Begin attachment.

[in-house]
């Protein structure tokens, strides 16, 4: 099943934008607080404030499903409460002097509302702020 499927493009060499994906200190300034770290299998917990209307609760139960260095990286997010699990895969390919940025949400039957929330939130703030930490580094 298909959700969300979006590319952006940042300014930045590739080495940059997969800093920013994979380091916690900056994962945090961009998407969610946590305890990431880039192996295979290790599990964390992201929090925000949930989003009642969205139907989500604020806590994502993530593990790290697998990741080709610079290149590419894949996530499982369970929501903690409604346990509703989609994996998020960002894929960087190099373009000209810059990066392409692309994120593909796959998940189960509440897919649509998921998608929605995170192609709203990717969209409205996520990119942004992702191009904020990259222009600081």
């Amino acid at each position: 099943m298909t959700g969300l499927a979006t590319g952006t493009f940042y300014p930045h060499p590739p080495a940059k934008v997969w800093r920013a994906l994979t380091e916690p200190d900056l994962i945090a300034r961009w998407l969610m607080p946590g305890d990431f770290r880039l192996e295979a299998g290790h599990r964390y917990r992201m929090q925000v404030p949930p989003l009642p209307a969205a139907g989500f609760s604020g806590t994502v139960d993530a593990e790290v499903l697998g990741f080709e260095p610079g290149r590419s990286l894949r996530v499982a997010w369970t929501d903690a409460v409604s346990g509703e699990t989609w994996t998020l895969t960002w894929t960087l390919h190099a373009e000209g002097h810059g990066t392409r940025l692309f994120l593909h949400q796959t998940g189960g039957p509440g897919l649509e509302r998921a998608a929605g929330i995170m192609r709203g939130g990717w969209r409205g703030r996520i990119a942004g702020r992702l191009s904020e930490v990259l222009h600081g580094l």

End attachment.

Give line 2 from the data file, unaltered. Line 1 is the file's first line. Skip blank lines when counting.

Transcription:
């Protein structure tokens, strides 16, 4: 099943934008607080404030499903409460002097509302702020 499927493009060499994906200190300034770290299998917990209307609760139960260095990286997010699990895969390919940025949400039957929330939130703030930490580094 298909959700969300979006590319952006940042300014930045590739080495940059997969800093920013994979380091916690900056994962945090961009998407969610946590305890990431880039192996295979290790599990964390992201929090925000949930989003009642969205139907989500604020806590994502993530593990790290697998990741080709610079290149590419894949996530499982369970929501903690409604346990509703989609994996998020960002894929960087190099373009000209810059990066392409692309994120593909796959998940189960509440897919649509998921998608929605995170192609709203990717969209409205996520990119942004992702191009904020990259222009600081």